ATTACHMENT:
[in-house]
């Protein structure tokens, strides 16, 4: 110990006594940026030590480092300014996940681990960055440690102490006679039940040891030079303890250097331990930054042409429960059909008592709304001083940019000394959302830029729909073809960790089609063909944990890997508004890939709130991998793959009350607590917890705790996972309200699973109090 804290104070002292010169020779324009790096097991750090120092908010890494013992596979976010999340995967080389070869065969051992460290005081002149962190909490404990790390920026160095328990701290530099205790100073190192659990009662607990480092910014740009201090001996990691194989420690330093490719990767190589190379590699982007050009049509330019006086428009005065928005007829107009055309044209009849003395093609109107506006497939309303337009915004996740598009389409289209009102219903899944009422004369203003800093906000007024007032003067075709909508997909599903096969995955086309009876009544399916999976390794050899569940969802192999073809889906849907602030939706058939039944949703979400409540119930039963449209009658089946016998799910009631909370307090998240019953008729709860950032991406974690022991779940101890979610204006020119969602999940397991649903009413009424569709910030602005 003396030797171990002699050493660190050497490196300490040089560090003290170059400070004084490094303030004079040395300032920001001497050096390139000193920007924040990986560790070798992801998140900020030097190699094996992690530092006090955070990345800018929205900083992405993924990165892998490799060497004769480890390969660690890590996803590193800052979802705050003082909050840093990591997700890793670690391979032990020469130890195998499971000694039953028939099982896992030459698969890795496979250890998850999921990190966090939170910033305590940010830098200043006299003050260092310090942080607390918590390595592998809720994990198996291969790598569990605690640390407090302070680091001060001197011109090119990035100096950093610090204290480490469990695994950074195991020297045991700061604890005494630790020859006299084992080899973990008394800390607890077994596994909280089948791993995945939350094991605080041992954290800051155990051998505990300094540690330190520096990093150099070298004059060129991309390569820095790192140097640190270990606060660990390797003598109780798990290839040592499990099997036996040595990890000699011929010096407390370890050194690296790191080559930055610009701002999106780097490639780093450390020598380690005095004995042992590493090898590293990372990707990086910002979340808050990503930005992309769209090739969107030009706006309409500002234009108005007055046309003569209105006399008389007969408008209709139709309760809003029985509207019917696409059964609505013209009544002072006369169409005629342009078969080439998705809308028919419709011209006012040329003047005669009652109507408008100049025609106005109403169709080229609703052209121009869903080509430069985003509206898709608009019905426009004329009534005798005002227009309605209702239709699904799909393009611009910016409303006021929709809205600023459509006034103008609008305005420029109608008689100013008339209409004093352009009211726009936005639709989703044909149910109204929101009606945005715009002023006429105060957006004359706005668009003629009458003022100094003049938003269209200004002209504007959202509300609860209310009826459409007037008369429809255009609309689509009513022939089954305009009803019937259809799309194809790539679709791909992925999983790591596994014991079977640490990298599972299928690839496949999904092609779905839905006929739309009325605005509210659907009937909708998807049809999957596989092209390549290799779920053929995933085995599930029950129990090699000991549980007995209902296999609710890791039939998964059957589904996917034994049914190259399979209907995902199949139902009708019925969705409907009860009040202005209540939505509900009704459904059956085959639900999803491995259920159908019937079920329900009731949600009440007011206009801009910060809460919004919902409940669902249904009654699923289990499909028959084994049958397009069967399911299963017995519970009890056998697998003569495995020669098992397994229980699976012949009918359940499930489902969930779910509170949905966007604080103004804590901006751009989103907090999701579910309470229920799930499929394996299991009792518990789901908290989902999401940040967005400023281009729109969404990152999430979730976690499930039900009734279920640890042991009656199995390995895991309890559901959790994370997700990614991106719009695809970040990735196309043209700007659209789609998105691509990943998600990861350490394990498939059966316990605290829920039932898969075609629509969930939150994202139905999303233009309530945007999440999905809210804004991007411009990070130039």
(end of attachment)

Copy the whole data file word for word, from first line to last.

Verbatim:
[in-house]
């Protein structure tokens, strides 16, 4: 110990006594940026030590480092300014996940681990960055440690102490006679039940040891030079303890250097331990930054042409429960059909008592709304001083940019000394959302830029729909073809960790089609063909944990890997508004890939709130991998793959009350607590917890705790996972309200699973109090 804290104070002292010169020779324009790096097991750090120092908010890494013992596979976010999340995967080389070869065969051992460290005081002149962190909490404990790390920026160095328990701290530099205790100073190192659990009662607990480092910014740009201090001996990691194989420690330093490719990767190589190379590699982007050009049509330019006086428009005065928005007829107009055309044209009849003395093609109107506006497939309303337009915004996740598009389409289209009102219903899944009422004369203003800093906000007024007032003067075709909508997909599903096969995955086309009876009544399916999976390794050899569940969802192999073809889906849907602030939706058939039944949703979400409540119930039963449209009658089946016998799910009631909370307090998240019953008729709860950032991406974690022991779940101890979610204006020119969602999940397991649903009413009424569709910030602005 003396030797171990002699050493660190050497490196300490040089560090003290170059400070004084490094303030004079040395300032920001001497050096390139000193920007924040990986560790070798992801998140900020030097190699094996992690530092006090955070990345800018929205900083992405993924990165892998490799060497004769480890390969660690890590996803590193800052979802705050003082909050840093990591997700890793670690391979032990020469130890195998499971000694039953028939099982896992030459698969890795496979250890998850999921990190966090939170910033305590940010830098200043006299003050260092310090942080607390918590390595592998809720994990198996291969790598569990605690640390407090302070680091001060001197011109090119990035100096950093610090204290480490469990695994950074195991020297045991700061604890005494630790020859006299084992080899973990008394800390607890077994596994909280089948791993995945939350094991605080041992954290800051155990051998505990300094540690330190520096990093150099070298004059060129991309390569820095790192140097640190270990606060660990390797003598109780798990290839040592499990099997036996040595990890000699011929010096407390370890050194690296790191080559930055610009701002999106780097490639780093450390020598380690005095004995042992590493090898590293990372990707990086910002979340808050990503930005992309769209090739969107030009706006309409500002234009108005007055046309003569209105006399008389007969408008209709139709309760809003029985509207019917696409059964609505013209009544002072006369169409005629342009078969080439998705809308028919419709011209006012040329003047005669009652109507408008100049025609106005109403169709080229609703052209121009869903080509430069985003509206898709608009019905426009004329009534005798005002227009309605209702239709699904799909393009611009910016409303006021929709809205600023459509006034103008609008305005420029109608008689100013008339209409004093352009009211726009936005639709989703044909149910109204929101009606945005715009002023006429105060957006004359706005668009003629009458003022100094003049938003269209200004002209504007959202509300609860209310009826459409007037008369429809255009609309689509009513022939089954305009009803019937259809799309194809790539679709791909992925999983790591596994014991079977640490990298599972299928690839496949999904092609779905839905006929739309009325605005509210659907009937909708998807049809999957596989092209390549290799779920053929995933085995599930029950129990090699000991549980007995209902296999609710890791039939998964059957589904996917034994049914190259399979209907995902199949139902009708019925969705409907009860009040202005209540939505509900009704459904059956085959639900999803491995259920159908019937079920329900009731949600009440007011206009801009910060809460919004919902409940669902249904009654699923289990499909028959084994049958397009069967399911299963017995519970009890056998697998003569495995020669098992397994229980699976012949009918359940499930489902969930779910509170949905966007604080103004804590901006751009989103907090999701579910309470229920799930499929394996299991009792518990789901908290989902999401940040967005400023281009729109969404990152999430979730976690499930039900009734279920640890042991009656199995390995895991309890559901959790994370997700990614991106719009695809970040990735196309043209700007659209789609998105691509990943998600990861350490394990498939059966316990605290829920039932898969075609629509969930939150994202139905999303233009309530945007999440999905809210804004991007411009990070130039």